Companion animals are wonderful company for older people - but they can also present a hazard.
Late last year, my elderly Nanna was standing in her front garden when an exuberant pet dog was inadvertently released from a neighbour's property.
The dog, over the moon to be let out, raced across the (fortunately quiet) road, and jumped up on Nanna, who fell back onto some pot plants.
She seemed to recover okay, but over the next few days the pain worsened and her mobility decreased, x-rays revealing a fracture of her spine.
It was a genuine accident, and Nanna bears no ill will to the dog or its owners.
But she's been in hospital for two months and she's now learning how to walk again, with the aid of a team of dedicated health care workers and a special brace.
I've not been able to visit her due to COVID-19 restrictions, so please indulge me for a moment: Hi, Nanna! I'm looking forward to seeing you soon.
The week Nanna fell, my dad was walking our dog when he was bowled over by a group of three Labradors who were enthusiastically chasing a ball.
He sustained some significant injuries, also requiring medical treatment.
Meanwhile, I was tripped over by my three-legged cat Hero when he raced down the hallway at top speed in a fit of poophoria and dashed straight between my legs.
Freaked out by the sight of me falling, he bolted, leaving me on the floor.
Fortunately, both Hero and I were uninjured, just very surprised.
I want to be very clear: none of us were intentional victims.
But accidents do happen when animals and people collide, with consequences varying from minor to serious.
Studies have shown that companion animals are good for people - they can provide a reason for exercise, decrease feelings of loneliness, increase social interaction and may have positive effects on blood pressure and other health parameters.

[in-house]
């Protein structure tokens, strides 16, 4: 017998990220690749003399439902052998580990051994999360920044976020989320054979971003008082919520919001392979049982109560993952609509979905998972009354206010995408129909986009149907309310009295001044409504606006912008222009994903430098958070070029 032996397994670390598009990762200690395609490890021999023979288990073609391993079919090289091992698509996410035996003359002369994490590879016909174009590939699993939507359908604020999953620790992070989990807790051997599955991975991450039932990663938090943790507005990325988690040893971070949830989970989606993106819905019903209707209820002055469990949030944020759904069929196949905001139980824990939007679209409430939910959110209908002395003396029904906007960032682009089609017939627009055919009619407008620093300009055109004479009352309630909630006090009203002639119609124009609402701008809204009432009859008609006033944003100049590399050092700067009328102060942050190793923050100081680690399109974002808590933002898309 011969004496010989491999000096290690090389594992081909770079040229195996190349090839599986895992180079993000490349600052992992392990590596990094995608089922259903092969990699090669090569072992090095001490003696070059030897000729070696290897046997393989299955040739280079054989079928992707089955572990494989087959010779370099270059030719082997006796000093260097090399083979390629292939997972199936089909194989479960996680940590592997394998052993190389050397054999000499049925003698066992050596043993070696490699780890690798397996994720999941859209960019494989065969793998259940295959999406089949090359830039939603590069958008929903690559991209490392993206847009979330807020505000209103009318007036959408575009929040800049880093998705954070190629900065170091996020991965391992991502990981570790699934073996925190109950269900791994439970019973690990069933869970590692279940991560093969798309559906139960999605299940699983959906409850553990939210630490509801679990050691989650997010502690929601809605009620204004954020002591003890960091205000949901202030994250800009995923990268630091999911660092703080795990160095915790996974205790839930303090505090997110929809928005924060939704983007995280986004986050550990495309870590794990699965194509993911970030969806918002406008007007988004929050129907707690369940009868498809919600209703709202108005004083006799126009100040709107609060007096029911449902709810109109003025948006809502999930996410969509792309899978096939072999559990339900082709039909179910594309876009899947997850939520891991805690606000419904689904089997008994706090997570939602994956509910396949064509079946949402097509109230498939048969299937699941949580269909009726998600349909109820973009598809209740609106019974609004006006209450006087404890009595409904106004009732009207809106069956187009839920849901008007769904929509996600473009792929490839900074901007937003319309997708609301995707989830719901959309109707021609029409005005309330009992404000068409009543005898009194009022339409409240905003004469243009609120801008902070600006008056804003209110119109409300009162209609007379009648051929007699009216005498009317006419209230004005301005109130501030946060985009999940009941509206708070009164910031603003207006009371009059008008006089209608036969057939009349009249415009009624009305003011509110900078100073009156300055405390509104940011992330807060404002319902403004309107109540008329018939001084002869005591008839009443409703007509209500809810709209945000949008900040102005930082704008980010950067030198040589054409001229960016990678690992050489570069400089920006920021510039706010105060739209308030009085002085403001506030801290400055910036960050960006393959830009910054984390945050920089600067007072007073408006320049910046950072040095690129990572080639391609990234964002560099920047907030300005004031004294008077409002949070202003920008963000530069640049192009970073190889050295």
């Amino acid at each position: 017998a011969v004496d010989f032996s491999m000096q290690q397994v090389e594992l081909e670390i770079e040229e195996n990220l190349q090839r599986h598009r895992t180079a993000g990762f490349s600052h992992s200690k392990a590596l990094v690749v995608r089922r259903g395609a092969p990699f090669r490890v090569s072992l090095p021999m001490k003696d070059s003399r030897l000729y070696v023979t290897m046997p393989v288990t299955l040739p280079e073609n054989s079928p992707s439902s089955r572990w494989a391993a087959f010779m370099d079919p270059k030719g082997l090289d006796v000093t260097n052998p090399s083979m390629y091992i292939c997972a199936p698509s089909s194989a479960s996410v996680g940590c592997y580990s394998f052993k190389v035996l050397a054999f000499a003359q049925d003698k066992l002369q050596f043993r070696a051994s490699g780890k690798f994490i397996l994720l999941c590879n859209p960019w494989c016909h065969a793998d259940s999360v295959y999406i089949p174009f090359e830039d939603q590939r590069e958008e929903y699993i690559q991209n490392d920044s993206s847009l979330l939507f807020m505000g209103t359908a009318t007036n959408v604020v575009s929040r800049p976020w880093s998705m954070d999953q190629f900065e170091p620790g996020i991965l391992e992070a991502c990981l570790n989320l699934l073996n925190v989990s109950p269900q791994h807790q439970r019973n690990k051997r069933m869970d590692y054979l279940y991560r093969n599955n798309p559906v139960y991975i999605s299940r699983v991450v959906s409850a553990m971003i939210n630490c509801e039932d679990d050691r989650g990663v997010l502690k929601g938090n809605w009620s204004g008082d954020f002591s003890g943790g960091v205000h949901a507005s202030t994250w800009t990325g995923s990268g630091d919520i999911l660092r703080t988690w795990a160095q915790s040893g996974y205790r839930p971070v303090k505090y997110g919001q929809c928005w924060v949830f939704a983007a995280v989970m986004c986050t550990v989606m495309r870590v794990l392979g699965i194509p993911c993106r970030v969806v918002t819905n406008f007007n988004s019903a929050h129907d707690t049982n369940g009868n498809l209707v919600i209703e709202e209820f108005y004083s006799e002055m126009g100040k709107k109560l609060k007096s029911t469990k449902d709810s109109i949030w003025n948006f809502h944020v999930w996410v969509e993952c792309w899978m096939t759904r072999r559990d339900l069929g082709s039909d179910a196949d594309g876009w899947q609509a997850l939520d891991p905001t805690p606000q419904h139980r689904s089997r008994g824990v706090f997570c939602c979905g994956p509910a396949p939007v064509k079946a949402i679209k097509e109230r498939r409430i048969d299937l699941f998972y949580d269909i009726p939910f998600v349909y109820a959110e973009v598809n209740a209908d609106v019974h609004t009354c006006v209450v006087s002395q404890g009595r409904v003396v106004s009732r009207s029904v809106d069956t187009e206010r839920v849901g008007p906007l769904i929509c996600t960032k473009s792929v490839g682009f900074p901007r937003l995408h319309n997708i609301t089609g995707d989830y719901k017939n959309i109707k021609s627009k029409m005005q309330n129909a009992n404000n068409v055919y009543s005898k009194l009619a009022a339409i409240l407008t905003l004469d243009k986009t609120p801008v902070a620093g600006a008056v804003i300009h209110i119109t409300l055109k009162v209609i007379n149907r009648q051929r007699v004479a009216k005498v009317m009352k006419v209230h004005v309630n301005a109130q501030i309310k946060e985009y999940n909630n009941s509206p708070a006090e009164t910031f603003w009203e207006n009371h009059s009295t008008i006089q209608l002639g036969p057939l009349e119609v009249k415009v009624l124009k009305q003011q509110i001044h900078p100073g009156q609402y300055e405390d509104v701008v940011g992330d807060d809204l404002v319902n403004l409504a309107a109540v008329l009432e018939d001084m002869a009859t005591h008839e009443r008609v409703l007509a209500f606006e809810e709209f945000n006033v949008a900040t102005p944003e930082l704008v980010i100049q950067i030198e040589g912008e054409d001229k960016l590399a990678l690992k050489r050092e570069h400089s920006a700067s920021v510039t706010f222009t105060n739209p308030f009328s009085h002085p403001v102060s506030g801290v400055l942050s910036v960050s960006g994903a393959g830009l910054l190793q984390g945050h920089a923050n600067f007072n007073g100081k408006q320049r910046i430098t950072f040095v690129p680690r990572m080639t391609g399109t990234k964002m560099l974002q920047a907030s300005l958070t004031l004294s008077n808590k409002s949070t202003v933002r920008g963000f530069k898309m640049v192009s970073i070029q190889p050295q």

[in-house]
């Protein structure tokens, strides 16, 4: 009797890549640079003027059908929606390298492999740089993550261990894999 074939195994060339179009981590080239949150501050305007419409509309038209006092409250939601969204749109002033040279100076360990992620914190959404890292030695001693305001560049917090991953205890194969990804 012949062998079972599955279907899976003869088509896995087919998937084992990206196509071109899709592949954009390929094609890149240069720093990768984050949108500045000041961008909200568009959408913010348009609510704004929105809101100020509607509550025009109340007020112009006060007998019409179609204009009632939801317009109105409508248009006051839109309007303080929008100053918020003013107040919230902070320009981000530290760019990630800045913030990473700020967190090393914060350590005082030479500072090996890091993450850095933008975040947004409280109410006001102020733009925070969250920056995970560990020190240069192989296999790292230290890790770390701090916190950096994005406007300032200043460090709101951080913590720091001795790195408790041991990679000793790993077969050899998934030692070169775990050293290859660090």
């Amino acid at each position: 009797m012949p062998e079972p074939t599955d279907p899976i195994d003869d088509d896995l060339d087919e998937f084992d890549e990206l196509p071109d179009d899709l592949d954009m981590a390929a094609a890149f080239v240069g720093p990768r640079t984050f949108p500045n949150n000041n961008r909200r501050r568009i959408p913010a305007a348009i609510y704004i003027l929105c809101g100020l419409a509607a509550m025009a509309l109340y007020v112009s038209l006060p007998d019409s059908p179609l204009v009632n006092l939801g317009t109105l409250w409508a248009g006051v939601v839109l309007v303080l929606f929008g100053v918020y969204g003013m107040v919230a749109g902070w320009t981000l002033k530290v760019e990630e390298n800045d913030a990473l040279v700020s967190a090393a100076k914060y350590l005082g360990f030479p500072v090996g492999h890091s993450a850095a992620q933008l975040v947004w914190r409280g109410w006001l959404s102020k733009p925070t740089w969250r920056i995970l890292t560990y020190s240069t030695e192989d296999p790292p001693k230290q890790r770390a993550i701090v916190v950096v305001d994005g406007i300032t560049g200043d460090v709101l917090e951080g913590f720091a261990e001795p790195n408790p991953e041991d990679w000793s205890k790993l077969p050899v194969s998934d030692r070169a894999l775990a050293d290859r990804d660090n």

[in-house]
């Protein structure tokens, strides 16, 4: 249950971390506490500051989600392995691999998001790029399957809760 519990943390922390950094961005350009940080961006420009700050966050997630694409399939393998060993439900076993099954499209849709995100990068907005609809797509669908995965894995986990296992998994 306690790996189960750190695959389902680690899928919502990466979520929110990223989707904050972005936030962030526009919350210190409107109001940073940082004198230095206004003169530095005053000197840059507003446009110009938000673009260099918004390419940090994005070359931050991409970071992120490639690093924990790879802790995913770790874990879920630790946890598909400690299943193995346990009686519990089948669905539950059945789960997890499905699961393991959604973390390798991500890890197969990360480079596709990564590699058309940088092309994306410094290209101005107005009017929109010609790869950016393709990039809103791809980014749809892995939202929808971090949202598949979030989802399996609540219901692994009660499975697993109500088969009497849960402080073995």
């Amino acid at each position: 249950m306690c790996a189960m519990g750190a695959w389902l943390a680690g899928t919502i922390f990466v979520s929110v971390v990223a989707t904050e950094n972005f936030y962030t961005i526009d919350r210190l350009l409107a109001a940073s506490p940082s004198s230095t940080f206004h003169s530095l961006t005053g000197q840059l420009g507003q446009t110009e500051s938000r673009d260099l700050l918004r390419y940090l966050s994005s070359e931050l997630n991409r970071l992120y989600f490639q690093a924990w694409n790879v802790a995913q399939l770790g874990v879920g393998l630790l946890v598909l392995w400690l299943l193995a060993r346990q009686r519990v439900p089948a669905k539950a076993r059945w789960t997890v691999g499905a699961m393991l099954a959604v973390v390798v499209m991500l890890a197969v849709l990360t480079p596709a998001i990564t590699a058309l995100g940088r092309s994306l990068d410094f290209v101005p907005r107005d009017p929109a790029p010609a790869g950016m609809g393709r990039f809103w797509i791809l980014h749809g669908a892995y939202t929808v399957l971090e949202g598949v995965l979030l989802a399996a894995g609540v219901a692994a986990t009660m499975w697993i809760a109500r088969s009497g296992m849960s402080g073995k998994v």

... accidents do happen when animals and people collide ...
So how do we hang on to all of these benefits while reducing the risks to older people?
As a veterinarian, I believe it comes down to ensuring that dogs are well-trained and kept on leash when there are vulnerable people about (especially kids and old people).
It also helps to be mindful of the location of animals.
A collar with a bell can let you know they are approaching.
Keeping bowls, litter trays and pet beds out of thoroughfares can reduce trip hazards.
Some of my clients use toddler gates to confine animals to parts of the house at certain times, for example when hosting visitors.
Susan Kurrle, Sydney University Curran Professor in Health Care of Older People, specialist geriatrician and star of the ABC's Emmy Award-winning Old People's Home for Four Year Olds, led a study on falls in older people that involved pets some years ago.
That study, published in the Medical Journal of Australia, found that the mean age of older people involved in pet-related falls was 81, and the majority were female.
Professor Kurrle said that there were a number of steps that older people could take to minimise the risk of pet-related falls, including training dogs not to pull on leads, keeping a good hold on a fence or railing in the presence of dogs so you don't get knocked over, and wearing sensible, non-slip footwear.
"I think most people would agree that the benefits of pet ownership far outweigh the negatives," she said.
Fortunately, my family agrees.
Dr Anne Quain BVSc (Hons), MANZCVS (Animal Welfare), Dip ECAWBM (AWSEL) is a lecturer at the Sydney School of Veterinary Science and a practising veterinarian.